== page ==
Turning now to FIG. 2, a transport stream (TS) packet is used for accomplishing multiplexing of data for transmission over the transport streams 18. As is known in the art, TS packets formed in accordance with MPEG standards have a fixed data size, such as 188 bytes. Further according to these standards, these 188 bytes include a 4-byte header and a 184-byte payload.
 The 4-byte header typically includes a sync byte, an error flag, a unit start flag, a scramble control flag, a priority flag, a set of program identifier (PID) data, an adaptation field control flag, and a cyclic counter. The functions of each of these fields is well known to one of ordinary skill in the art.
 In certain embodiments, the payload corresponding to the PID may have content such as IP-based service content, video and/or audio encoded data. Accordingly, the payload may contain, for example, one picture of video data or one frame of audio data. According to the invention, each payload may also contain or alternatively contain a PID identifying a control channel 20 for a particular service provided by the service providers 14.
 Referring to FIG. 2, a network information table 20 is transmitted to the end user terminal 16 to correlate PIDs to particular services. Each PID, in turn, corresponds to a control channel 22, such as an Internet Protocol control channel, that can be transmitted using the PSI/SI layer of the transport stream 18 along with the network information table 20. The control channel 22 is used for relaying configuration information 24, such as network address information, and interface information, such as DVB parameters, required for properly accessing the service. The control channel 20 is transmitted over a program specific information (PSI) or PSI/SI transport layer of the transport streams 18. According to the present invention, the control channel 22 is transmitted over the transport streams 18 in such manner that previously-required interaction from the end user terminals 16 to request configuration information 18 is no longer necessary.
 In further embodiments of the invention, the TS packet may include other optional fields (not shown) such as a program clock reference (PCR) field to accomplish clock synchronization between the transmitter and end user terminals 16, using, for example, a 27 MHz reference clock in a phase locked loop. The TS packet may further optionally include program time stamp information (PTS) for describing a packet length and a system time when the payload data is to be presented.
 Referring now to FIG. 3, an exemplary process 30 for dynamically generating and transmitting a network table according to FIG. 2 is described. The process 30 begins when the network operator 12 receives IP-based services having a control channel from one or more service providers 14 (step 32). The IP-based services may be available from different IP networks, each controlled by their respective service providers.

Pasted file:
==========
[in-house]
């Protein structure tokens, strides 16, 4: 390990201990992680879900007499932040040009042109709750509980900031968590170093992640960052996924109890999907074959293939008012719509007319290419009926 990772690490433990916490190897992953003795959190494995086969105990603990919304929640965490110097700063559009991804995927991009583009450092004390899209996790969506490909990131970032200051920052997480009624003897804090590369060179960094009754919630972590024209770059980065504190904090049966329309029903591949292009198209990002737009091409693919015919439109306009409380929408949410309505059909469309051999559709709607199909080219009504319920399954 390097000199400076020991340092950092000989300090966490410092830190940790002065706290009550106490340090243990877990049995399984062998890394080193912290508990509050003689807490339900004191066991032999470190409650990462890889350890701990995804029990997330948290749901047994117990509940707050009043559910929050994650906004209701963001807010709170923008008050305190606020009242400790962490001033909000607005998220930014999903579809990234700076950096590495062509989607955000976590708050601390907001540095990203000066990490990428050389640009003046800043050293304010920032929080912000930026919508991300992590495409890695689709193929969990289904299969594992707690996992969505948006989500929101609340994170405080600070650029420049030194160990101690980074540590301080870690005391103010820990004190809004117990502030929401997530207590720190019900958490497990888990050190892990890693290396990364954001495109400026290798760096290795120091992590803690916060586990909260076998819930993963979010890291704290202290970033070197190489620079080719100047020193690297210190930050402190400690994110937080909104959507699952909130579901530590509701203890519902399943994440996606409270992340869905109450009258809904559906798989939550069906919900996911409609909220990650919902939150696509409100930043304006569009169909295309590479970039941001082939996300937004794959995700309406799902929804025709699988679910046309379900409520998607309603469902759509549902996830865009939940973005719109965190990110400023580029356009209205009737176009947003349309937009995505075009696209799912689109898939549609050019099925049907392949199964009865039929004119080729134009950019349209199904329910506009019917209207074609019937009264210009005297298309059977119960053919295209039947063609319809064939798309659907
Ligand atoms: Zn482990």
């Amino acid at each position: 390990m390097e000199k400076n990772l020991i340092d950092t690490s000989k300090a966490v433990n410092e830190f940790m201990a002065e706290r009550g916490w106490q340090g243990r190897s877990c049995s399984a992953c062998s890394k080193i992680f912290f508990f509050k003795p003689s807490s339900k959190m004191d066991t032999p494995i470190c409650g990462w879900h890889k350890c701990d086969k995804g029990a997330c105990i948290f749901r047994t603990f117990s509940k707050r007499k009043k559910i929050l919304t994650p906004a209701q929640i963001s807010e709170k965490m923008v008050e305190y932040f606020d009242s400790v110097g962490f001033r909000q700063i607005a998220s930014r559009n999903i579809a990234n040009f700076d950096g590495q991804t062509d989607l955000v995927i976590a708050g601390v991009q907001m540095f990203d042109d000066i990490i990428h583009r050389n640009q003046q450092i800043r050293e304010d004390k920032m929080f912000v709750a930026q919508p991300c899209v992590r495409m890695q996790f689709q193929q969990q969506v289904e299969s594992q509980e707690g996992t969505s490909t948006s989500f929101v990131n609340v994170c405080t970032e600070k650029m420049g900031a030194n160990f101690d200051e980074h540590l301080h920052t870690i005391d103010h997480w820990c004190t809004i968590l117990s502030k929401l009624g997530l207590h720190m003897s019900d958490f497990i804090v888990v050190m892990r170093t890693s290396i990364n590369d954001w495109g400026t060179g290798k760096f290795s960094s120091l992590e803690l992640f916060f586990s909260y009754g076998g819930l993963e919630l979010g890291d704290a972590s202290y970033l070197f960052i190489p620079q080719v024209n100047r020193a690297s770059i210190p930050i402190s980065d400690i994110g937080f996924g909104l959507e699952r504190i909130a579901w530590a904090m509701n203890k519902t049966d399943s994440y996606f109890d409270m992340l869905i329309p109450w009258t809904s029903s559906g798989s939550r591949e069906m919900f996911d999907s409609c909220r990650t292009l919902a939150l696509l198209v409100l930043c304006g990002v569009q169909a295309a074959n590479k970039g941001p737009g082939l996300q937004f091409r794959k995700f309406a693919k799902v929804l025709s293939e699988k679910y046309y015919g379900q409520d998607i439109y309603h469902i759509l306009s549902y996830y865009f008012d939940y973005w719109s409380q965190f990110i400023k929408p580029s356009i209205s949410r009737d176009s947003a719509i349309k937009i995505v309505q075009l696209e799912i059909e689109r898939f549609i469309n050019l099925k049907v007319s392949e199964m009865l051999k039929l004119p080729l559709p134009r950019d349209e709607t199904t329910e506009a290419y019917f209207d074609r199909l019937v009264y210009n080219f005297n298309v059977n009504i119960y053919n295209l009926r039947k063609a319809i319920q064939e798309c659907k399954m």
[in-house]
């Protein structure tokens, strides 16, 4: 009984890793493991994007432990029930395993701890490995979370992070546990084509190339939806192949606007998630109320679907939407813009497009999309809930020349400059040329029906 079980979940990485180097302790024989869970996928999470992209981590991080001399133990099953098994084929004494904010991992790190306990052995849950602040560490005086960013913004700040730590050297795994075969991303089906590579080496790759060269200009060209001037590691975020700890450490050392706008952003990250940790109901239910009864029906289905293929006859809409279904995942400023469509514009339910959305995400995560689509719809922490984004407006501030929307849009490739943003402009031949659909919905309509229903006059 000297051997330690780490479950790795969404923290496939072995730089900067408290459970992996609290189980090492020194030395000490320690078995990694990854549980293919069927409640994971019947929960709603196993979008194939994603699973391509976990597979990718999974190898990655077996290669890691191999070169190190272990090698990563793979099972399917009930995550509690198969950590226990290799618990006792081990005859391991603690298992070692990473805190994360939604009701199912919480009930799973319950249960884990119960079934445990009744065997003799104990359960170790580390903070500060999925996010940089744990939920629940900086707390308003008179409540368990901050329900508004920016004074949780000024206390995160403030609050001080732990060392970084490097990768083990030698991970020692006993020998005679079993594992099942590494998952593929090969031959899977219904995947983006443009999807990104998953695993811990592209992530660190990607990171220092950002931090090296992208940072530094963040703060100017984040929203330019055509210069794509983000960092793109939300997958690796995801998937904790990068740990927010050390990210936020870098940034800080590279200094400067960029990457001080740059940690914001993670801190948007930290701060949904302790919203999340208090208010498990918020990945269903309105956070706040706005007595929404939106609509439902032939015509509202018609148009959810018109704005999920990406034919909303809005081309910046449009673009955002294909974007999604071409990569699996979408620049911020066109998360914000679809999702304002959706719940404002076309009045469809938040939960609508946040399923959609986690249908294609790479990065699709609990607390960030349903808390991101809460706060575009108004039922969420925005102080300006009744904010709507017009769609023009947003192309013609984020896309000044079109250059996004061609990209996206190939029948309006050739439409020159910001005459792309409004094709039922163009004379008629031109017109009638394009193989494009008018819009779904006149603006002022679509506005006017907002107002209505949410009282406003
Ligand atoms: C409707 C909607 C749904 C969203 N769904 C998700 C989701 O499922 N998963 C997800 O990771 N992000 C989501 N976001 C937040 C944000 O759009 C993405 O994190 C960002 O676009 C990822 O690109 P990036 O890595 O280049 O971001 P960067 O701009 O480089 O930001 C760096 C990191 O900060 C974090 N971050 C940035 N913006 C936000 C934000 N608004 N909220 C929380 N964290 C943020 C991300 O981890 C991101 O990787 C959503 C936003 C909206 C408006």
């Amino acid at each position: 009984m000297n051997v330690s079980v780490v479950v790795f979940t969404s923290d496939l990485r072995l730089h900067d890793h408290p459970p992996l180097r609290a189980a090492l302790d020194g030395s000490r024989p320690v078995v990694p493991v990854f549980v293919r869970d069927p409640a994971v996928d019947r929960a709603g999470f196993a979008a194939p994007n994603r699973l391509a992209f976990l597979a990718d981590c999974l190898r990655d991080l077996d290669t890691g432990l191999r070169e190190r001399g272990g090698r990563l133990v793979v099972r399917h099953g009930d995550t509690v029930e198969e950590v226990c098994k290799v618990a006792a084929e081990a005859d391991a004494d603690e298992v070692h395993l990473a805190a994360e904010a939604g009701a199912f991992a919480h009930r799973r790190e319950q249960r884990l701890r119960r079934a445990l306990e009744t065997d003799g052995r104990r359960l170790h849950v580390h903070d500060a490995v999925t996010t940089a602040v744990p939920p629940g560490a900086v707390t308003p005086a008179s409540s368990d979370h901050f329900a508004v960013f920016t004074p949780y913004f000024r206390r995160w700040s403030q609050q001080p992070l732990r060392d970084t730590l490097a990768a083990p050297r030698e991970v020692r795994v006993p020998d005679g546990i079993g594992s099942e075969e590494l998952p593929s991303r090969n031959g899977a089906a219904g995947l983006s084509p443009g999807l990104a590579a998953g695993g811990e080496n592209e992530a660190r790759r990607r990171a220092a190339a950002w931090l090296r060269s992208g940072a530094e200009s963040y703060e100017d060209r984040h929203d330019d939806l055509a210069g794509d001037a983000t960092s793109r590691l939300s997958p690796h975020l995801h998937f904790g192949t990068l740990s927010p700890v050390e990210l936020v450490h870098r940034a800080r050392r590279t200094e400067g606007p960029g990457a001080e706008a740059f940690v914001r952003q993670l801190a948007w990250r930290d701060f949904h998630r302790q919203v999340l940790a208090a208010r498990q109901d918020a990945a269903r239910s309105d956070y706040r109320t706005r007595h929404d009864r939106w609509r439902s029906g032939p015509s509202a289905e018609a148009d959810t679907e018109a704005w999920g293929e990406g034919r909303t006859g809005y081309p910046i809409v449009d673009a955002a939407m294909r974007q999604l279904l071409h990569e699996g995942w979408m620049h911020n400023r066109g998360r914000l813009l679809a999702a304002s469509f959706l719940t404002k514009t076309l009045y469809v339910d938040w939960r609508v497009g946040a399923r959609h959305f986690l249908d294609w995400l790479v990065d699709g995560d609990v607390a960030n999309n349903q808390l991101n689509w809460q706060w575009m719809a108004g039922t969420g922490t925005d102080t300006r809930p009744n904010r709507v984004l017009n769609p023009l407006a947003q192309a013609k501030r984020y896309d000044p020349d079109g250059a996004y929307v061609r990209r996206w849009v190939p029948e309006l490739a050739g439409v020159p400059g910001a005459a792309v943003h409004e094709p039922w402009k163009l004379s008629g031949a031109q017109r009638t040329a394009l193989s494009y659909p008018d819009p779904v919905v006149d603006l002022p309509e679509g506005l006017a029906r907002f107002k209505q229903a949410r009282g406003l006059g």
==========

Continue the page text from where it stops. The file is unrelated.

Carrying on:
Next, the service is then assigned a unique PID (step 34). Since each PID is unique, many separate services may be provided on a single network address on network 10. The control channel may be generated by the network operator 12 or the service provider 14.
 The network operator 12 then selects one or more transport streams on which to transmit the control channel 22 (step 36) and DVB content via the network 10. The selection may be done based on a data size of the service or the available bandwidth on the one or more transport streams 18. The control channel 22 may be multiplexed on the selected transport stream 18 and may contain DVB parameters corresponding to interface information for the IP-based services. The control channel 22 may further contain all necessary parameters for all available services on the network 10, wherein a unique PID is assigned for each service provider 14 or available service. Thus, since each control channel 22 has a unique PID, the same network address can be used for more than one service provider 14.
 The end user terminals 16 receive any changes to the PIDs of the network information table 20 and thus may identify the portion of the transport stream or streams 18 in which a particular control channel 20 is located (step 38). To accomplish this, the end user terminals 16 may create a filter for filtering the PSI/SI transport layer data to extract changes in PID information and store them for later use in accessing a service. The end user terminals 16 may use the interface information provided by the control channel 22 for a service to create a separate interface for each available service. The process 30 then ends.
 Although the invention has been described in detail in the foregoing embodiments, it is to be understood that the descriptions have been provided for purposes of illustration only and that other variations both in form and detail can be made thereupon by those skilled in the art without departing from the spirit and scope of the invention, which is defined solely by the appended claims.
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|U.S. Classification||725/132, 725/126, 725/140, 348/461, 375/E07.024, 375/E07.268, 725/135, 725/152, 725/109, 348/388.1|
|International Classification||H04N21/434, H04N21/4782, H04N21/235, H04N21/462, H04N21/236, H04N21/435, H04N21/2365|
|Cooperative Classification||H04N21/4622, H04N21/4347, H04N21/4348, H04N21/23614, H04N21/435, H04N21/2365, H04N21/235, H04N21/4782|
|European Classification||H04N21/4782, H04N21/434W, H04N21/236W, H04N21/462S, H04N21/2365, H04N21/435, H04N21/434V, H04N21/235|
|Mar 18, 2002||AS||Assignment|
Owner name: NOKIA CORPORATION, FINLAND
Free format text: ASSIGNMENT OF ASSIGNORS INTEREST;ASSIGNOR:PUPUTTI, MATTI;REEL/FRAME:012741/0762
Effective date: 20020226